The Pac-10 doesn't become the Pac-12 officially until July 1, but with the advent of spring practices -- Stanford gets an early jump on Feb. 21 -- the reality sets in: It's going to be different this fall.
It's not just about Utah and Colorado joining the "old" Pac-10, which has been stable since adding Arizona and Arizona State in 1978. It's about a massive transformation.
For one, there will be two divisions: North (California, Oregon, Oregon State, Stanford, Washington and Washington State) and South (Arizona, Arizona State, Colorado, UCLA, USC and Utah). Teams will still play nine conference games, but the round-robin format adopted in 2006 is over. With 12 teams, every team can't play every other on an annual basis, which affects not only rivalries but also recruiting.
Divisions also bring a conference championship game, which will be played at the home stadium of the team with the best conference record on Dec. 3. The winner of that game, even if it's just, say, 8-5, will be crowned Pac-12 champion and go to the Rose Bowl, if it's not selected for the national title game.
Divisions change the dynamic. In Pac-10 play, every game mattered. In Pac-12 play, divisional games matter a little more.
While some Pac-10 coaches, particularly in the Northwest, weren't terribly excited about expansion and North and South divisions -- Oregon State's always-pleasant Mike Riley was on record as being slightly sour on the idea -- there's no turning back. For the lack of a better phrase, it is what it is.
"It's not really a focal point for us as we head into spring practice," Washington coach Steve Sarkisian said. "Our focus for us is on us, trying to get better."
Said Oregon coach Chip Kelly, "Whether there are eight teams in the conference or 18 teams in the conference, it has no effect on us ... I don't care how they split the divisions -- I don't get caught up in that. I don't know why anyone would .... They don't ask us our opinion on that. And it's not that I want that. I don't worry about things I don't have control over."
For Utah, coming from the Mountain West Conference -- a solid league but a non-automatic qualifying one -- the move was a no-brainer. For Colorado, leaving the Big 12 was a more complicated proposition. But new Buffaloes coach Jon Embree admits he has a West Coast bias.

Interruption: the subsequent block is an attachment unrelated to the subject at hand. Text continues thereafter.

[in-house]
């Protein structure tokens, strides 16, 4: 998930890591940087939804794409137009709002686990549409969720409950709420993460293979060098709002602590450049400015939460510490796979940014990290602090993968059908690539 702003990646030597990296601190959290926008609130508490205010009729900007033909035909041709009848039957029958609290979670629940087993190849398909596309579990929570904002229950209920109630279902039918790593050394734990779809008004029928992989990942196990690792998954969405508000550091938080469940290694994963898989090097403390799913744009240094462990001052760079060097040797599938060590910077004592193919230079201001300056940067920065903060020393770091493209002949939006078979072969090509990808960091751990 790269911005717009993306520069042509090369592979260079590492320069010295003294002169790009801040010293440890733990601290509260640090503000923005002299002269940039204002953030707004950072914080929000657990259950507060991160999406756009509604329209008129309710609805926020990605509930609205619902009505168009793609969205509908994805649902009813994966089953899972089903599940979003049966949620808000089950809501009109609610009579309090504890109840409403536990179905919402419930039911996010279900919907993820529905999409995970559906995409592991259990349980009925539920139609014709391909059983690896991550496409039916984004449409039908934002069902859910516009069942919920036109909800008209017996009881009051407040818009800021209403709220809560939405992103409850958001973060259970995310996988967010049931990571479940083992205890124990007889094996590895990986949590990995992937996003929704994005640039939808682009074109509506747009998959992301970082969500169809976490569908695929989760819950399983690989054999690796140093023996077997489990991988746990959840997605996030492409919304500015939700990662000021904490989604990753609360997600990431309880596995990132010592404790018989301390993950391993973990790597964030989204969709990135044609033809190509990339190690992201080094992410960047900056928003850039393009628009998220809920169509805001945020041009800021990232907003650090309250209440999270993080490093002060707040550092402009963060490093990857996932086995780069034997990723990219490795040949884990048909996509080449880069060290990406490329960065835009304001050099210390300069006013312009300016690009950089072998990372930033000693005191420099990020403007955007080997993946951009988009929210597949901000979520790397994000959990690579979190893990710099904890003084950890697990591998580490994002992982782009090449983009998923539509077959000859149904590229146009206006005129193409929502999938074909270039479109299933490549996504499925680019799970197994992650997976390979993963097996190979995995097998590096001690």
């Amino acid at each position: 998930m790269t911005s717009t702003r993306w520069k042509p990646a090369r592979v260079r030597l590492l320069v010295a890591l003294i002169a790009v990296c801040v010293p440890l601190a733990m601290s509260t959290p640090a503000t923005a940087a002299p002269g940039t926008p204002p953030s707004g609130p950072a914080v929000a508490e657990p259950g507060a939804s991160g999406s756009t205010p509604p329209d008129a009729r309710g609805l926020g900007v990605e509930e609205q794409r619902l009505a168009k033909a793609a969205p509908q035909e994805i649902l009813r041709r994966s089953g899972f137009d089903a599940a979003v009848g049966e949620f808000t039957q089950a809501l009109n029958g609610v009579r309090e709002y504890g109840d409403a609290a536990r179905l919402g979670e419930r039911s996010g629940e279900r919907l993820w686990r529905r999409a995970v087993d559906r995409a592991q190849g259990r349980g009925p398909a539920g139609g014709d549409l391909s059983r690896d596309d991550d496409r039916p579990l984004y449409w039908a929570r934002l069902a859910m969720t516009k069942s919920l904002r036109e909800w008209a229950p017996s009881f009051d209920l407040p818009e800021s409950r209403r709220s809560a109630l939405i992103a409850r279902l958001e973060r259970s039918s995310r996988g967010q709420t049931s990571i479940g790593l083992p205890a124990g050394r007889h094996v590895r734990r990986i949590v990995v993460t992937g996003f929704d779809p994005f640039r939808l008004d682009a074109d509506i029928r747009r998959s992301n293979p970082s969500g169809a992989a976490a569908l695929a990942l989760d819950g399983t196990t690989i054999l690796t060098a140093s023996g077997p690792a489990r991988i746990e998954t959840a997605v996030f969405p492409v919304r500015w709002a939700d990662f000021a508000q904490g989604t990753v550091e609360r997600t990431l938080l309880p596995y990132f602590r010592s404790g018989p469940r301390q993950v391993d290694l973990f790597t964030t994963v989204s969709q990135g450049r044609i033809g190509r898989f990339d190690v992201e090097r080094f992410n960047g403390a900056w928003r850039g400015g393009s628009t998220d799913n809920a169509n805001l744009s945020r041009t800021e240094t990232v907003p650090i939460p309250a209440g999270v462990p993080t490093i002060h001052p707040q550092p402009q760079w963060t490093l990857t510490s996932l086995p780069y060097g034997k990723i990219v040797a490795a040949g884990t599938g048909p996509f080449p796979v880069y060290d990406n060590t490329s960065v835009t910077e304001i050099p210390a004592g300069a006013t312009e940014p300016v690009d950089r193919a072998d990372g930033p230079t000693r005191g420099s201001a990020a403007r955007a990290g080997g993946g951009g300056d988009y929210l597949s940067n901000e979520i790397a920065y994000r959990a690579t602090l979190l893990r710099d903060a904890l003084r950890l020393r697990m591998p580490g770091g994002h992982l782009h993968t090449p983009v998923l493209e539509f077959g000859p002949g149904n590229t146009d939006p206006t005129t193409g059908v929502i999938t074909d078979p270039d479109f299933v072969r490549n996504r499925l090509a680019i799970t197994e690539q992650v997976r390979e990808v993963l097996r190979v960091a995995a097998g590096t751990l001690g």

"When they were forming the Big 12 [in 1994], it looked like we might go to the Pac-10 at the time, and I was really hoping that would happen for the university as opposed to the Big 12 conference," he said. "I always felt like that conference was a better fit for us."
Embree played high school football in Colorado, went to Colorado and coached there for 10 seasons under Bill McCartney (1993-94), Rick Neuheisel (1995-98) and Gary Barnett (1999-2002). He's a Colorado guy. But his parents are from Los Angeles, he was born in L.A., he spent plenty of time in Southern California growing up and he coached at UCLA. He even played for the L.A. Rams for two seasons (1987-88).
He's got plenty of West Coast in him, just as Colorado's and Utah's rosters are already laden with players from California, as well as a smattering from other Pac-10 states. The transition for both probably will be fairly easy.
And, of course, none of this has much to do with spring practices, which for all 12 programs will be business as usual: Filling voids, fostering competition, breaking in new coaches and tweaking schemes.
On the football side of things, Embree is the only new coach who arrived after a termination. His predecessor, Dan Hawkins, never posted a winning season in five years. At Stanford, Jim Harbaugh bolted for the San Francisco 49ers after leading the Cardinal to their best season of the modern era. David Shaw was promoted from offensive coordinator to replace Harbaugh.
That's it for coaching transitions, though it's fair to say that a number of coaches enter spring practices facing win-or-else seasons, particularly UCLA coach Rick Neuheisel, Washington State's Paul Wulff and Arizona State's Dennis Erickson.
Seven teams enter spring with stability at quarterback, including four with legitimate All-America candidates behind center: Stanford's Andrew Luck, Oregon's Darron Thomas, USC's Matt Barkley and Arizona's Nick Foles. Conversely, three teams appear to have wide-open competitions at the position: California, UCLA and Washington.
UCLA replaced both coordinators, which notably ended up landing Norm Chow at Utah. California and Arizona also had some significant staff turnover, with Bears coach Jeff Tedford stating he planned to work extensively with his quarterbacks this spring.
At Oregon, the Ducks begin earnest preparations to defend their consecutive conference titles needing to rebuild their offensive line and defensive front seven. Arizona, California, Stanford and USC also have questions on their offensive lines, while Oregon State must address the early departure of running back Jacquizz Rodgers and issues on its defensive line. Arizona State, with a conference-high 19 starters back, needs to square things away at quarterback and prepare for being the favorite in the Pac-12 South. Newbies Colorado and Utah have vacancies in the secondary, which should be worrisome in a conference of quarterbacks.
So it's really about football this spring, not transformation. Because you know what every coach will tell you when asked for his thoughts on heading into the first year of Pac-12 play?
"It's just line 'em up and tell me who to play," Embree said.